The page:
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Solar Storms Could Be Driving Hundreds of Whales to Death

Feb 07, 2017 10:15 AM EST
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NASA is currently finding answers as to why healthy whales and other sea creatures end up stranding themselves to death. One of their hypotheses is that solar storms are driving these creatures off shore.

According to the scientists at NASA, severe solar storms confuse these animals' internal compasses, which is why they lose their way. Solar storms are caused by massive bursts of harmful cosmic rays from the sun that are fired at Earth's magnetosphere.

Over the years, it has been suspected that these animals' navigation ability is disrupted by multi-beam echo sounders and other sonar-type equipment. But as mentioned by NASA scientists, beaching in relation to magnetic disturbance has not been explored comprehensively.

"It has been speculated that due to the possible magnetic-field sensing used by these animals to navigate, magnetic anomalies could be at least partially responsible," said Antti Pulkkinen, study leader and an expert in space weather and its effect on Earth.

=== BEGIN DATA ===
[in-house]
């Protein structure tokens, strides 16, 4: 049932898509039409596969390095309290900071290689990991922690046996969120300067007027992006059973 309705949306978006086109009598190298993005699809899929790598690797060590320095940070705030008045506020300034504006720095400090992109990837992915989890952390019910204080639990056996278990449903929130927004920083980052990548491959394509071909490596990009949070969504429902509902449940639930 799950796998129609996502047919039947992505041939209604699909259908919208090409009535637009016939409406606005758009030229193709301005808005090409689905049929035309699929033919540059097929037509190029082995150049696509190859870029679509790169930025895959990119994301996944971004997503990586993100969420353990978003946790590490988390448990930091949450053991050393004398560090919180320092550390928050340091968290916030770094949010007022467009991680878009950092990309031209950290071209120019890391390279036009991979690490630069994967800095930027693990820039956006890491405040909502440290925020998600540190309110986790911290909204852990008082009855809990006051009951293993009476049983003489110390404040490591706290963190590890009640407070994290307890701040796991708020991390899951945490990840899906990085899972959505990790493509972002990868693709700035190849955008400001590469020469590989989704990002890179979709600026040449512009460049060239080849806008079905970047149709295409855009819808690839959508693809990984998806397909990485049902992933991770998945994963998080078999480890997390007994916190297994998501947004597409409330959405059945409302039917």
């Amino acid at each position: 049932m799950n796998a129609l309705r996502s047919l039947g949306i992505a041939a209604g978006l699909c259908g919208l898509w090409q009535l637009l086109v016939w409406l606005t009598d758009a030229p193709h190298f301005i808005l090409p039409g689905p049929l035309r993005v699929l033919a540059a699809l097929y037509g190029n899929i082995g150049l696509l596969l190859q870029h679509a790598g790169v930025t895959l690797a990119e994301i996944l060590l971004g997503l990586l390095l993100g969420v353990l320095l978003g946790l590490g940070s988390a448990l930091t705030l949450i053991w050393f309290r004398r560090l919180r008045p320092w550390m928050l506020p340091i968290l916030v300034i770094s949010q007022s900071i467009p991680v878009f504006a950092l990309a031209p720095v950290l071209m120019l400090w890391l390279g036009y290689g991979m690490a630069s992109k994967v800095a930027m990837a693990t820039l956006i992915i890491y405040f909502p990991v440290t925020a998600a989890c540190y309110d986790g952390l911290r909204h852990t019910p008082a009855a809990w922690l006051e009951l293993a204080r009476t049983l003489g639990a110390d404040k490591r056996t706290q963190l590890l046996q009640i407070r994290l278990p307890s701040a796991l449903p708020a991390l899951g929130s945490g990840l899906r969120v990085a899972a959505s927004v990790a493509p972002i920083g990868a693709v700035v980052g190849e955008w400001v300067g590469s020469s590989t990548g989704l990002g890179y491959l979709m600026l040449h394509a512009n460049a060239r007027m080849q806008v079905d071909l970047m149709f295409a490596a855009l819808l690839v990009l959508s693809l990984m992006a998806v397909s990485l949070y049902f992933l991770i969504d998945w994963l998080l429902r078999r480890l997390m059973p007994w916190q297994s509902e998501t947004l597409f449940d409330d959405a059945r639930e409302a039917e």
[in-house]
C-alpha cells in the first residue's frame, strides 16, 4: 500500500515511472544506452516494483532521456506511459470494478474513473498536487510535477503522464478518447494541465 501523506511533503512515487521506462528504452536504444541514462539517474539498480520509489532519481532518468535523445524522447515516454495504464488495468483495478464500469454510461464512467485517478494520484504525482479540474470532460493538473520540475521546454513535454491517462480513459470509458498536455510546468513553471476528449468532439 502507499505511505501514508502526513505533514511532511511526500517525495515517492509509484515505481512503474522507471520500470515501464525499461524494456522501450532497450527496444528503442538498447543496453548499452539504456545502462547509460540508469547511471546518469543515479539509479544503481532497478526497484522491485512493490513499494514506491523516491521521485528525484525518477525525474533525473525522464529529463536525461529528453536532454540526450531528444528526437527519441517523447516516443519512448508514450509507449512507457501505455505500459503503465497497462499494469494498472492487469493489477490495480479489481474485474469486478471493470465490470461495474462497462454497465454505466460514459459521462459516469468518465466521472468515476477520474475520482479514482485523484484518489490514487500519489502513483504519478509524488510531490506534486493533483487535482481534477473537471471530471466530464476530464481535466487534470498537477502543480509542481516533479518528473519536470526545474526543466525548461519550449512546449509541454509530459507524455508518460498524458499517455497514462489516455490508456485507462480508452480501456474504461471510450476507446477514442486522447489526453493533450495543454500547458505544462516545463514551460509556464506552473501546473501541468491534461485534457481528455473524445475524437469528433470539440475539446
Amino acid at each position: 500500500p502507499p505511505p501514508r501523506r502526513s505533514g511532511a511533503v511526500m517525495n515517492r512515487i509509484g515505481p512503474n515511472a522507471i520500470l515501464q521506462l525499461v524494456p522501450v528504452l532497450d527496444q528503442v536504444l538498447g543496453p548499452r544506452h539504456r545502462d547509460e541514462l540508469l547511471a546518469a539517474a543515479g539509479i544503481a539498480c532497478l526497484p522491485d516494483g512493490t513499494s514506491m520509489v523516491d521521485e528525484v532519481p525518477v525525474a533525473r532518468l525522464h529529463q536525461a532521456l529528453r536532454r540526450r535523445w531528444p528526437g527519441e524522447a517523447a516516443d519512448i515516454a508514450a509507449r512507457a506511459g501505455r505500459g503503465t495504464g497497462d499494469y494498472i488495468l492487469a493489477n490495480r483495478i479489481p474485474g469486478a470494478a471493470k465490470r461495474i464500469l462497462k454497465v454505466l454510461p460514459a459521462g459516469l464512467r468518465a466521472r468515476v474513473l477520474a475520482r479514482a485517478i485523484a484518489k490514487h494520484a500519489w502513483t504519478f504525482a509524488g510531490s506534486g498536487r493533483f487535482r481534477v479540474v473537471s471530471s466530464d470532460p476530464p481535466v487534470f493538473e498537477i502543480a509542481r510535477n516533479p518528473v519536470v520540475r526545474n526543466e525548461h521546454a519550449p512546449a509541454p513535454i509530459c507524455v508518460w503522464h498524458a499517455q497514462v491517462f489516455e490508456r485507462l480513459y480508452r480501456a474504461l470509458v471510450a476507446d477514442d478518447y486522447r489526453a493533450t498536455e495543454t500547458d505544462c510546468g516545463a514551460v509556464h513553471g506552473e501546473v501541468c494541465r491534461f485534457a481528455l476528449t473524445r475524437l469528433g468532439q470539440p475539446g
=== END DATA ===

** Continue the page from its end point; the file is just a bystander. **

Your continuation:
"Indeed, magnetic anomalies caused when the sun's corona ejects gigantic bubbles of charged particles out into the solar system can cause problems for Earth-orbiting satellites and power grids when they slam into Earth's protective magnetosphere. It's possible they could affect animals, as well," Pulkkinen added.

CBS News notes that though their study would not necessary determine if there is really a link between solar storms and beaching, it would be the first one to look closely into their relationship.

Katie Moore, collaborator in the study and director of the International Fund for Animal Welfare's Animal Rescue Program said: "If we understand the relationship between the two, we may be able to use observations of solar storms as an early warning for potential strandings to occur," Moore said. "This would allow stranding responders in global hotspots, and, really, around the world, to be better prepared to respond, thus having the opportunity to save more animals."

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